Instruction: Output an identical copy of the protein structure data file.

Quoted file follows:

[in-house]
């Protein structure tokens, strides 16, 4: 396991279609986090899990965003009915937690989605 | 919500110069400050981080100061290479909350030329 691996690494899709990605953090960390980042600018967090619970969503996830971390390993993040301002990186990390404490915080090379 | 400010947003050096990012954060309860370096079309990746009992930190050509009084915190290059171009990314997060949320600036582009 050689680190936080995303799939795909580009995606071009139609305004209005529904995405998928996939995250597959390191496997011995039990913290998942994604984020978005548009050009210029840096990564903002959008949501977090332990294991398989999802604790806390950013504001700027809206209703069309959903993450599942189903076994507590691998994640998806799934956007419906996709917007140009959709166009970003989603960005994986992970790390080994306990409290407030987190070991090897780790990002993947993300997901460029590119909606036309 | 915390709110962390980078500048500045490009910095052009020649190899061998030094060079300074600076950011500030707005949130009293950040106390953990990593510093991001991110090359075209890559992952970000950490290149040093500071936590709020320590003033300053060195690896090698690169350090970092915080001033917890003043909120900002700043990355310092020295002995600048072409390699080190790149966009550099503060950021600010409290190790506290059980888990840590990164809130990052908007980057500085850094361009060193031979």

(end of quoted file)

[in-house]
């Protein structure tokens, strides 16, 4: 396991279609986090899990965003009915937690989605 | 919500110069400050981080100061290479909350030329 691996690494899709990605953090960390980042600018967090619970969503996830971390390993993040301002990186990390404490915080090379 | 400010947003050096990012954060309860370096079309990746009992930190050509009084915190290059171009990314997060949320600036582009 050689680190936080995303799939795909580009995606071009139609305004209005529904995405998928996939995250597959390191496997011995039990913290998942994604984020978005548009050009210029840096990564903002959008949501977090332990294991398989999802604790806390950013504001700027809206209703069309959903993450599942189903076994507590691998994640998806799934956007419906996709917007140009959709166009970003989603960005994986992970790390080994306990409290407030987190070991090897780790990002993947993300997901460029590119909606036309 | 915390709110962390980078500048500045490009910095052009020649190899061998030094060079300074600076950011500030707005949130009293950040106390953990990593510093991001991110090359075209890559992952970000950490290149040093500071936590709020320590003033300053060195690896090698690169350090970092915080001033917890003043909120900002700043990355310092020295002995600048072409390699080190790149966009550099503060950021600010409290190790506290059980888990840590990164809130990052908007980057500085850094361009060193031979």